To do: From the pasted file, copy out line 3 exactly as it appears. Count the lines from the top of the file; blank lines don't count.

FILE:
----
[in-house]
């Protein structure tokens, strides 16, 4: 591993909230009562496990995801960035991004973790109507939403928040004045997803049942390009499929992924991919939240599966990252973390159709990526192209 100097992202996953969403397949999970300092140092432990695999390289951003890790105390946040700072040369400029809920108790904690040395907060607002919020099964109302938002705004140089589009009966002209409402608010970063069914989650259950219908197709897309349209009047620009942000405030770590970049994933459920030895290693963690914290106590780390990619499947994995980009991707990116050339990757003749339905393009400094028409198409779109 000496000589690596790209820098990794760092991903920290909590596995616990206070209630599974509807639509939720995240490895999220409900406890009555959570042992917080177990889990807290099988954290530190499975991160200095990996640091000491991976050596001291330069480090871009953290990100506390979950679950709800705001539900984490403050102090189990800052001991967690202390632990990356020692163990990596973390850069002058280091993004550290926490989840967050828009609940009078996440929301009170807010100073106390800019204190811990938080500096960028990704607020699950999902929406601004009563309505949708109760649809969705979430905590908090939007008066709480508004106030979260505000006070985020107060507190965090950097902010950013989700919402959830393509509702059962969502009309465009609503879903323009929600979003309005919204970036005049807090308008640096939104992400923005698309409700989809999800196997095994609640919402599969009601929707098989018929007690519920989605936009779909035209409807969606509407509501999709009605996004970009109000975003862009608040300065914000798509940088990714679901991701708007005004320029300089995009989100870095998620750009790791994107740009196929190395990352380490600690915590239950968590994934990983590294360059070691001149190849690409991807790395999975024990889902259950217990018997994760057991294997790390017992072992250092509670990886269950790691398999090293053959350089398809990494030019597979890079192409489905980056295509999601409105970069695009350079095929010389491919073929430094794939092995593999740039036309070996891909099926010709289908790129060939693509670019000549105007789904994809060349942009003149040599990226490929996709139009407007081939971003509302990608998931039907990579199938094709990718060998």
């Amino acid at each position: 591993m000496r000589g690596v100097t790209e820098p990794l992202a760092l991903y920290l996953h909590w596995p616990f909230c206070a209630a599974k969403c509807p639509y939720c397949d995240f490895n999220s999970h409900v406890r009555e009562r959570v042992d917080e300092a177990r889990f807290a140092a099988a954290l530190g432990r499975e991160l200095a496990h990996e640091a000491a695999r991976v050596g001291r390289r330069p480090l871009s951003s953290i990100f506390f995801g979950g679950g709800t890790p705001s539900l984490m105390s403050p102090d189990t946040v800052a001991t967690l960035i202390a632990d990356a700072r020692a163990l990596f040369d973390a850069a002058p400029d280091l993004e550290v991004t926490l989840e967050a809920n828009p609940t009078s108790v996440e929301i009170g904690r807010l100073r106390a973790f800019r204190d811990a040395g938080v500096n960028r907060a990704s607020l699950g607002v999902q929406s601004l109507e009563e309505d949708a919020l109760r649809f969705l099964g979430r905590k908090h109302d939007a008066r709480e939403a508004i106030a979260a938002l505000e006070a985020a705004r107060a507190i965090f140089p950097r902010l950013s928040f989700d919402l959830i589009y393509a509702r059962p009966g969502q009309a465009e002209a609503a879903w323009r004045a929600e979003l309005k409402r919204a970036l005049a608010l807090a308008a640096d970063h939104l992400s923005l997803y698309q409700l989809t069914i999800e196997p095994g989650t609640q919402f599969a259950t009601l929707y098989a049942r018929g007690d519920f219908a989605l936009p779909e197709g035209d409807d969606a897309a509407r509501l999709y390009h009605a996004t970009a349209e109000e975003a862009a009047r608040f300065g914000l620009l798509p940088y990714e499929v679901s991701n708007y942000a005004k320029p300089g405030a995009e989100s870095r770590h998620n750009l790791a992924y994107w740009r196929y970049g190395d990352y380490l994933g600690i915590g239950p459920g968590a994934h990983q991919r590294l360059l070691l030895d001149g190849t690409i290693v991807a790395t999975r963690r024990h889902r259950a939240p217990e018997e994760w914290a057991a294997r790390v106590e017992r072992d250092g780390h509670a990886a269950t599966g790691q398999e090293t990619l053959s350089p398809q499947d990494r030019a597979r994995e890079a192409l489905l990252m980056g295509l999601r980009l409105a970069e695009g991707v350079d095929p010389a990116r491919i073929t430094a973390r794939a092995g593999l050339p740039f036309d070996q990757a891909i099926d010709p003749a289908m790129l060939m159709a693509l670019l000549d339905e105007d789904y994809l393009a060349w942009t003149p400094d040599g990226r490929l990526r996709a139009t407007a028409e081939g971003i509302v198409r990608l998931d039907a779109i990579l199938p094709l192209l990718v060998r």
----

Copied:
């Amino acid at each position: 591993m000496r000589g690596v100097t790209e820098p990794l992202a760092l991903y920290l996953h909590w596995p616990f909230c206070a209630a599974k969403c509807p639509y939720c397949d995240f490895n999220s999970h409900v406890r009555e009562r959570v042992d917080e300092a177990r889990f807290a140092a099988a954290l530190g432990r499975e991160l200095a496990h990996e640091a000491a695999r991976v050596g001291r390289r330069p480090l871009s951003s953290i990100f506390f995801g979950g679950g709800t890790p705001s539900l984490m105390s403050p102090d189990t946040v800052a001991t967690l960035i202390a632990d990356a700072r020692a163990l990596f040369d973390a850069a002058p400029d280091l993004e550290v991004t926490l989840e967050a809920n828009p609940t009078s108790v996440e929301i009170g904690r807010l100073r106390a973790f800019r204190d811990a040395g938080v500096n960028r907060a990704s607020l699950g607002v999902q929406s601004l109507e009563e309505d949708a919020l109760r649809f969705l099964g979430r905590k908090h109302d939007a008066r709480e939403a508004i106030a979260a938002l505000e006070a985020a705004r107060a507190i965090f140089p950097r902010l950013s928040f989700d919402l959830i589009y393509a509702r059962p009966g969502q009309a465009e002209a609503a879903w323009r004045a929600e979003l309005k409402r919204a970036l005049a608010l807090a308008a640096d970063h939104l992400s923005l997803y698309q409700l989809t069914i999800e196997p095994g989650t609640q919402f599969a259950t009601l929707y098989a049942r018929g007690d519920f219908a989605l936009p779909e197709g035209d409807d969606a897309a509407r509501l999709y390009h009605a996004t970009a349209e109000e975003a862009a009047r608040f300065g914000l620009l798509p940088y990714e499929v679901s991701n708007y942000a005004k320029p300089g405030a995009e989100s870095r770590h998620n750009l790791a992924y994107w740009r196929y970049g190395d990352y380490l994933g600690i915590g239950p459920g968590a994934h990983q991919r590294l360059l070691l030895d001149g190849t690409i290693v991807a790395t999975r963690r024990h889902r259950a939240p217990e018997e994760w914290a057991a294997r790390v106590e017992r072992d250092g780390h509670a990886a269950t599966g790691q398999e090293t990619l053959s350089p398809q499947d990494r030019a597979r994995e890079a192409l489905l990252m980056g295509l999601r980009l409105a970069e695009g991707v350079d095929p010389a990116r491919i073929t430094a973390r794939a092995g593999l050339p740039f036309d070996q990757a891909i099926d010709p003749a289908m790129l060939m159709a693509l670019l000549d339905e105007d789904y994809l393009a060349w942009t003149p400094d040599g990226r490929l990526r996709a139009t407007a028409e081939g971003i509302v198409r990608l998931d039907a779109i990579l199938p094709l192209l990718v060998r």